Of course, not every film under the radar deserves to be on the radar. Case in point:

1. BUBBLE Having carved a lucrative niche for himself as the director of George Clooney’s home movies, Steven Soderbergh attempted to reconnect with his indie roots in this low-budget, HD-lensed tale of a fatal love triangle in a West Virginia doll factory. Alas, Soderbergh’s lethargic direction, pointless screenplay, and lethal inability to get genuine performances from a non-professional cast makes this a grueling exercise in ennui. Soderbergh should stay in Hollywood because Thomas Wolfe was right: you can’t go home again!

STATUS: It will have a simultaneous theatrical and DVD release in January (duck!).

2. MATCH POINT Will somebody please stop giving Woody Allen money to make movies? His latest debacle is this pathetic quasi-remake of “Crimes and Misdemeanors” set in a tourist’s approximation of London. The film has many of Allen’s vices (rampant misogyny, the irrational obsession with wealthy WASPs) and none of his virtues (there is an acute lack humor, irony or intelligence).

STATUS: Opening in limited release on December 28, in wider release in late January.

3. NEW WALDEN This musical (made in 1990 but only recently getting a release) is so awful that it is almost fascinating. The transcendentalist philosophy of Thoreau is the launch pad for 13 hideous pop tunes, endlessly inappropriate dance numbers, incoherent imagery (including a truck driver buried up to his neck in the sand) and the trivialization of Thoreau into a buffoon (at one point he wanders the aisles of a convenience store talking to himself while young people dressed as “forest spirits” sniff anti-freeze and eat sunglasses). Huh?

STATUS: Self-released by the filmmaker on DVD via

4. FOUR FUNNY FAMILIES How’s this for a film idea: the simultaneous staging of four Chekhov plays in a Philadelphia furniture store? And to make it worse, stage the plays as if they were Neil Simon comedies! Funny? Not by a long shot! This is the rare film where the furniture is more appealing and talented than the actors.

STATUS: Not in release (thankfully).

5. KNOCK OFF: REVENGE ON THE LOGO and WALL STREET: A WONDERING TRIP (tie). These documentaries shared a double-feature bill in New York last winter and, thus, deserve to share a berth here. Both pretend to uncover hidden aspects of New York’s commercial life (the counterfeit merchandise business for the first film, the financial industry for the second). Alas, the filmmakers for both productions appear to have Attention Deficit Disorder, as their movies shoot off on incoherent tangents that have no bearing whatsoever to their respective subject matters. The result is a double dose of confusion and pointlessness.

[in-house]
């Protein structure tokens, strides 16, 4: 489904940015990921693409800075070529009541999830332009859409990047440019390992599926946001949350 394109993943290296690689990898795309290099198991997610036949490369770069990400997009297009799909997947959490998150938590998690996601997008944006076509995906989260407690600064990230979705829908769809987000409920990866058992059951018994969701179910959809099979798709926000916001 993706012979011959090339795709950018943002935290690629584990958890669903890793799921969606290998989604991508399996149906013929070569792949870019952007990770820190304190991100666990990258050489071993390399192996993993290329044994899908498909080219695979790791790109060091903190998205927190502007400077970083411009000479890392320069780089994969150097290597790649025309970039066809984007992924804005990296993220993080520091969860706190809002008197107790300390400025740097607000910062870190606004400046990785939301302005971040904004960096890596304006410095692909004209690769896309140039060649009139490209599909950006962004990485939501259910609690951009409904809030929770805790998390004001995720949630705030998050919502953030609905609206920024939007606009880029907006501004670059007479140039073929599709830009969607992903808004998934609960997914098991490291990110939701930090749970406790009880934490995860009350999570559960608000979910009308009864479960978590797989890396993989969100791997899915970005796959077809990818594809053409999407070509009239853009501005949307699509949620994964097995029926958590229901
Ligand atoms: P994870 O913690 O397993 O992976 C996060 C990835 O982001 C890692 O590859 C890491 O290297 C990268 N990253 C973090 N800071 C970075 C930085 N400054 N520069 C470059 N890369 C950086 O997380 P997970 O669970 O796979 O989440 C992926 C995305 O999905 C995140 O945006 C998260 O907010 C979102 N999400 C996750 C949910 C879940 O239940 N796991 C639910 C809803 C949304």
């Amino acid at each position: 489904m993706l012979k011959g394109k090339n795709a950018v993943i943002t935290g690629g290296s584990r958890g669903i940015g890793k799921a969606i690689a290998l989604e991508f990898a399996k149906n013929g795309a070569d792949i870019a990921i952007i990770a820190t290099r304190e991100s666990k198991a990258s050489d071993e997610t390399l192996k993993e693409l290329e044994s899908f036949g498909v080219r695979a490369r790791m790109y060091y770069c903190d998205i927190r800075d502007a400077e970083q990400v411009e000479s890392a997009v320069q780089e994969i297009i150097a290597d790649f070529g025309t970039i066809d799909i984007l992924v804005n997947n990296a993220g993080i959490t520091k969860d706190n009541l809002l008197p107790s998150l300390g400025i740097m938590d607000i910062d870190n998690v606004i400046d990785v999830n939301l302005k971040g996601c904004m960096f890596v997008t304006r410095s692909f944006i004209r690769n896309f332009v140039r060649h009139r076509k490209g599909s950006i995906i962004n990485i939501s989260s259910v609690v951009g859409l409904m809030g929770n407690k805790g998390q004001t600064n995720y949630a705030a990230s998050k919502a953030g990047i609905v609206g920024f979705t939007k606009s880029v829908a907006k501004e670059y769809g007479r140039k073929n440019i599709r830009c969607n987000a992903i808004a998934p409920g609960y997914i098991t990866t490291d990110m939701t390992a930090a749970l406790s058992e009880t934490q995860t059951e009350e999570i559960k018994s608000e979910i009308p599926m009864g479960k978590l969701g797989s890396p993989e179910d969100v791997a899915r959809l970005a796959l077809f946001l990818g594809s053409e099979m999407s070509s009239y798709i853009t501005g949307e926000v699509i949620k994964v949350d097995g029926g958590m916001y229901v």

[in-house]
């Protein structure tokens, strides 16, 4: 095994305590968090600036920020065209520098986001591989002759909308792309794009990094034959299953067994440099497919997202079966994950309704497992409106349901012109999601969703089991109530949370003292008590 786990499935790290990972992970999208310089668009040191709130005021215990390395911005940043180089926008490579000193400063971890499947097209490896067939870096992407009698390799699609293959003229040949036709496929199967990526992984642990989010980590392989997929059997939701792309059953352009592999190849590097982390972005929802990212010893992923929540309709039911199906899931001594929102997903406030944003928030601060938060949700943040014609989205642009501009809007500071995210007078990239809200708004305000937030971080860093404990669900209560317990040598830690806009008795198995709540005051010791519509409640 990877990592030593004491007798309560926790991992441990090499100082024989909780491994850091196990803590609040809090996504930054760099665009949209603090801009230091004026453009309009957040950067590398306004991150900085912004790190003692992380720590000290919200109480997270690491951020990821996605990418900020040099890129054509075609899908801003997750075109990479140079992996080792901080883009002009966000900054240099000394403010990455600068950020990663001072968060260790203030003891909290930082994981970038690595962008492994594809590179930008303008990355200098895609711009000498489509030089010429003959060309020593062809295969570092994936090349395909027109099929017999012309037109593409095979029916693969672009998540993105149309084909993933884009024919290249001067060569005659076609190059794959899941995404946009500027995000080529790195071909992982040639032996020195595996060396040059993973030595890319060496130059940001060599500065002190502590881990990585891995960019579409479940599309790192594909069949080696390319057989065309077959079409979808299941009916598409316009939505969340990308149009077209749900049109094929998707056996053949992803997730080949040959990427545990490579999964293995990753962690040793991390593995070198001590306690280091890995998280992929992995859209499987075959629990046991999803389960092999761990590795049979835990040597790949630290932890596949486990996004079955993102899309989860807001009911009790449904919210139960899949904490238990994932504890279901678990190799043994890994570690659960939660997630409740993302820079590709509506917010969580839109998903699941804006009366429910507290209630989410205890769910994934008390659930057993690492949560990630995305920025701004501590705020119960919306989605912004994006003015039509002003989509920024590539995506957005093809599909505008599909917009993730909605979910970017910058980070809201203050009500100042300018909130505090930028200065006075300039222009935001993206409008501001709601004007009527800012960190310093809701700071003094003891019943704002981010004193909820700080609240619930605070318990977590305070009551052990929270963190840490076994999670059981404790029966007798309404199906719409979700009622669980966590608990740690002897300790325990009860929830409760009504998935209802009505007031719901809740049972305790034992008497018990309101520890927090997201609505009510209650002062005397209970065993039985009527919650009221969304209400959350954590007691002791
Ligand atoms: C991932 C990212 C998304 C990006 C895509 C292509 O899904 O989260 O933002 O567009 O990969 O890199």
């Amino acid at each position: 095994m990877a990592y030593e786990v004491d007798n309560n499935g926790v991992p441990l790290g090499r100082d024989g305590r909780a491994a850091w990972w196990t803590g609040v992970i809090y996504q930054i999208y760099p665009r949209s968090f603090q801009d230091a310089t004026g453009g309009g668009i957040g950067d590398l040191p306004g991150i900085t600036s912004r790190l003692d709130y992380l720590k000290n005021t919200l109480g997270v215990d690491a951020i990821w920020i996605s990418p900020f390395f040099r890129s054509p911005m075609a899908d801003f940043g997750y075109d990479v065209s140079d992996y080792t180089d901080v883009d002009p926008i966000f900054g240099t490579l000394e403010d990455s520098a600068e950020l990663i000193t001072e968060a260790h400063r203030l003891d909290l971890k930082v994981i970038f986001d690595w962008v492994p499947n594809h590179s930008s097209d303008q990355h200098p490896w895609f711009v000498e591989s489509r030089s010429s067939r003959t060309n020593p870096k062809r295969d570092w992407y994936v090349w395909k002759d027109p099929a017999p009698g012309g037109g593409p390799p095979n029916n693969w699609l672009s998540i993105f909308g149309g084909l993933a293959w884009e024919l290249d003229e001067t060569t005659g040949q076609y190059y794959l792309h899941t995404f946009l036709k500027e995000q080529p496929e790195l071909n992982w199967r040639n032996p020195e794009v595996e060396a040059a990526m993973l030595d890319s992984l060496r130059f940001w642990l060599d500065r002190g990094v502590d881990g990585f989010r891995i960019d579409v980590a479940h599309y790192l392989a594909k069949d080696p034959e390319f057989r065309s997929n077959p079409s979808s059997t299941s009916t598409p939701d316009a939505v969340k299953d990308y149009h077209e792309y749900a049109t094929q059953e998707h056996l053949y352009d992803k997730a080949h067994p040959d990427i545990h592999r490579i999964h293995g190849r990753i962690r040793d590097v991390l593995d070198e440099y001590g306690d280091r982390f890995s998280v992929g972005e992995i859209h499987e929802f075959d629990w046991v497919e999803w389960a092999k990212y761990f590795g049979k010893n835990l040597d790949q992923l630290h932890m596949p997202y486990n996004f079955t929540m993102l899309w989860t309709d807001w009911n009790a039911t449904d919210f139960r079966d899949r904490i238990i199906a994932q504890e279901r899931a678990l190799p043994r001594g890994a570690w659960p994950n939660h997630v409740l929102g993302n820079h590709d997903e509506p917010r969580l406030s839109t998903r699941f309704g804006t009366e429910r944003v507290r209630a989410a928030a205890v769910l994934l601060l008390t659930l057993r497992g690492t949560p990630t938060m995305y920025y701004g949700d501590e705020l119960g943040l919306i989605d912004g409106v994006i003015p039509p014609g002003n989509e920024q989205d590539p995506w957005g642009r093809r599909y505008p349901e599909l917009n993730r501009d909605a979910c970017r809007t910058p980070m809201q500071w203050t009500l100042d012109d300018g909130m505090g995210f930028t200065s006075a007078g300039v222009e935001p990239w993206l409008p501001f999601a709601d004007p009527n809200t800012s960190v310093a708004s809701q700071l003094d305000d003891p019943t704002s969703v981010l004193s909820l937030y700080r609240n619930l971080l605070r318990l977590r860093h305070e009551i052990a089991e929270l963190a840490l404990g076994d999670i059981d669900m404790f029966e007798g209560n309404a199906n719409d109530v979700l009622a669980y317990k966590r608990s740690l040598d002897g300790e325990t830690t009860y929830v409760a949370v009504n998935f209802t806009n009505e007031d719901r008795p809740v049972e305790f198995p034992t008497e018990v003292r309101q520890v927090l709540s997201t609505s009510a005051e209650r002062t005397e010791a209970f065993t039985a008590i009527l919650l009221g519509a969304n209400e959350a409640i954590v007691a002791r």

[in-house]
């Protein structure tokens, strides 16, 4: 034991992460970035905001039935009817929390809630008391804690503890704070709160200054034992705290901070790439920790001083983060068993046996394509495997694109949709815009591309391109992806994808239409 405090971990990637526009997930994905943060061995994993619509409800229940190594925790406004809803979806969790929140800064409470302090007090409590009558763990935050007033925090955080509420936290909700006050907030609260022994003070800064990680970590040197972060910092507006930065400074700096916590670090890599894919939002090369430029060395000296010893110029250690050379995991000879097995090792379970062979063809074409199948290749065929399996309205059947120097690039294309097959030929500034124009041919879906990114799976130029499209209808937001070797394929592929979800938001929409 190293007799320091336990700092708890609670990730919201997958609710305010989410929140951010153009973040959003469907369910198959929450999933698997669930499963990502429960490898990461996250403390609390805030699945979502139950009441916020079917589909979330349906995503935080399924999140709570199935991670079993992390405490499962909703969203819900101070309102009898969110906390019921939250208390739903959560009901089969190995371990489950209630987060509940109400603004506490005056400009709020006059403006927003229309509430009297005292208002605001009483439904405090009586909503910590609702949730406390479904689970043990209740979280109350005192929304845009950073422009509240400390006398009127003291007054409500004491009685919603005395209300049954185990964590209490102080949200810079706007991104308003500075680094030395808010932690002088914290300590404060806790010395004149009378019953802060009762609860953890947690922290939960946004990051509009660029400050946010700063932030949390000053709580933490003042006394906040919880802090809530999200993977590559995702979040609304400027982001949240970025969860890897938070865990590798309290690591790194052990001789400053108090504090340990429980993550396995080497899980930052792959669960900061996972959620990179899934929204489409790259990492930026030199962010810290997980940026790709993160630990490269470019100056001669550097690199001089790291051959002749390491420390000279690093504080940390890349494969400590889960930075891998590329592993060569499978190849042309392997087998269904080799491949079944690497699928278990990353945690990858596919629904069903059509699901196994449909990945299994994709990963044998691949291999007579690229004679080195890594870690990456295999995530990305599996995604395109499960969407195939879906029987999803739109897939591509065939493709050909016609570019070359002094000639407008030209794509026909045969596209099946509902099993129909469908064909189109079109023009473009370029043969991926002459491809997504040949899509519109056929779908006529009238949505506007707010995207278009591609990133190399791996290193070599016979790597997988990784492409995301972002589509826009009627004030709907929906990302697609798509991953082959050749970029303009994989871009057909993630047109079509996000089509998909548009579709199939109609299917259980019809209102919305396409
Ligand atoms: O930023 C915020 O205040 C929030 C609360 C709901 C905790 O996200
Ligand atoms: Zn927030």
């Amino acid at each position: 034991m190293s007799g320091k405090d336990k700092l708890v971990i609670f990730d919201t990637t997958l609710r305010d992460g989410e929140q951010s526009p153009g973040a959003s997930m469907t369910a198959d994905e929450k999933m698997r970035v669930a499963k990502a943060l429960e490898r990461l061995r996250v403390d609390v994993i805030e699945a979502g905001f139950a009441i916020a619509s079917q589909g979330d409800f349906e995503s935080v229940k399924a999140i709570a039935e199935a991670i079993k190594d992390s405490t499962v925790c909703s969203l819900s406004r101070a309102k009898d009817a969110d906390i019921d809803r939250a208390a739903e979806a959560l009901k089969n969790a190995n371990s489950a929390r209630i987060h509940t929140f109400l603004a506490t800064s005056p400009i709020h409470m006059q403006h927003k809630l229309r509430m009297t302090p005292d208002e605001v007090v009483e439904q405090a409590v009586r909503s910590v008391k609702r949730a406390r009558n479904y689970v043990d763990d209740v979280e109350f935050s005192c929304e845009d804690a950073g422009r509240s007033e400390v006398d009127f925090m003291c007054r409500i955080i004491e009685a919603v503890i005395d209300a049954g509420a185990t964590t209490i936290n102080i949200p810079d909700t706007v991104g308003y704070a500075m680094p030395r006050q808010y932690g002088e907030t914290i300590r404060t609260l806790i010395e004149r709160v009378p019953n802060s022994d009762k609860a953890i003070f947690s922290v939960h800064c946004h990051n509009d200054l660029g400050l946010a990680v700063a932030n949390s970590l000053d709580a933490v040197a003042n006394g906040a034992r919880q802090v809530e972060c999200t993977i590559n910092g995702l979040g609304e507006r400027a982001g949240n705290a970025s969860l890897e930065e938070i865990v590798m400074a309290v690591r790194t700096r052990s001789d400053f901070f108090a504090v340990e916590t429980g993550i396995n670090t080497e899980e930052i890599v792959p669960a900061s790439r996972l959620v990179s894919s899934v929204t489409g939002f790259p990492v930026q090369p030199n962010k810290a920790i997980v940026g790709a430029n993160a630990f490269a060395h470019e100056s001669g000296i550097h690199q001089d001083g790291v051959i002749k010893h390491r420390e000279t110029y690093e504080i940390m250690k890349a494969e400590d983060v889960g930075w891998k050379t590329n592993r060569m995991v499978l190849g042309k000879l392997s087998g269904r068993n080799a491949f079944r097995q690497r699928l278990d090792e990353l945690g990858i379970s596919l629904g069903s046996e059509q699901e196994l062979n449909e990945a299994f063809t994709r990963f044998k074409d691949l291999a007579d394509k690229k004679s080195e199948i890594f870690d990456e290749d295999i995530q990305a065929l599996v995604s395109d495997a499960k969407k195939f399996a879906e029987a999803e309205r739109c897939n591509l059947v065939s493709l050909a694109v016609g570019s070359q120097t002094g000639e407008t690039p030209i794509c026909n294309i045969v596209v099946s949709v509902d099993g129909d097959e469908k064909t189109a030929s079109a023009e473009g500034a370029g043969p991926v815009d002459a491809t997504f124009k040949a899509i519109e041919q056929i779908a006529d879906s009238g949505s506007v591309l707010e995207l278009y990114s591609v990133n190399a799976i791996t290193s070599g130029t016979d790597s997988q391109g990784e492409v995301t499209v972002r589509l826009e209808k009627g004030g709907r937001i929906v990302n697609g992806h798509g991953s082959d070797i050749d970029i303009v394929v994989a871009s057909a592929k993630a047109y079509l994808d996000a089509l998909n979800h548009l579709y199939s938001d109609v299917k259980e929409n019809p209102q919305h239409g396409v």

STATUS: In non-theatrical release only.

6. DALLAS 362 Scott Caan made his directing debut in this amateurish tale of two dumb hoodlums trying to find their way through the world. Caan spends a lot of time shirtless or in very tight t-shirts, perhaps hoping that his muscular torso will distract from his flabby directing skills. The rest of the cast must have been told they were performing for people with visual and audio disabilities, which may explain why everyone emotes with such loud and wild fury.


7. EATING OUT A straight jock pretends to be gay so he can get near a cute girl with severe fag hag obsessions, except that her gay best friend gets the hots for the straight jock. But the straight jock’s gay roommate likes the girl’s gay best friend, but that gay doesn’t even know the other gay exists. Confused? You’ll be hopelessly bored if you try to sit through this.


8. THE BOY WHO WANTED TO BE A BEAR This animated feature from Denmark tells the warped tale of a polar bear who tries to comfort his wife following the stillborn birth of a cub with an unlikely present: an Inuit baby, stolen from the home of a hunter and his wife. Needless to say, this unlike Baby Bear grows up with rather unique problems. The demented subject matter is not enhanced by the cheap animation or the terrible English dubbing. Whatever you do, don’t blame the bears.


9. THE HOLE What could’ve been a hilarious parody (a riff on the “Ringu” films in which the viewers of the cursed video find themselves turning gay) is actually little more than a dreadfully dull excuse for hunky guys to pretend they’re having intercourse. It’s not soft-core, it’s soft-bore.


10. GO FOR ZUCKER! This crass German comedy gained international headlines because it focuses on a contemporary Jewish family’s wacky misadventures. However, German cinema is not exactly famous for its sense of humor and this emetic mess is among the least amusing comedies to unspool in ages. Go away, Zucker!

STATUS: Opens theatrically in January.

DISHONORABLE MENTION: The documentary eXposed goes behind the scenes at a gay porn production, but only discovers a lot of dull men who love to talk about themselves; Campfire barely ignites in its tale of a woman’s proto-feminist epiphany in Israel of the early 1980s; Blue Tongue is a dismal Australian short about a boy who prefer the company of a lizard to a fat girl; The Firebird confirms why ballet and cinema never mix well; A Sidewalk Astronomer looks to the stars and trips over its own clumsy feet; Dorian Blues is yet another hideously icky-cute gay coming-of-age comedy; L’Enfant is Belgium’s gift to the world of bad movies; and The Hidden Blade is among the most monotonous samurai films to cross the Pacific.

Posted on December 20, 2005 in Features by

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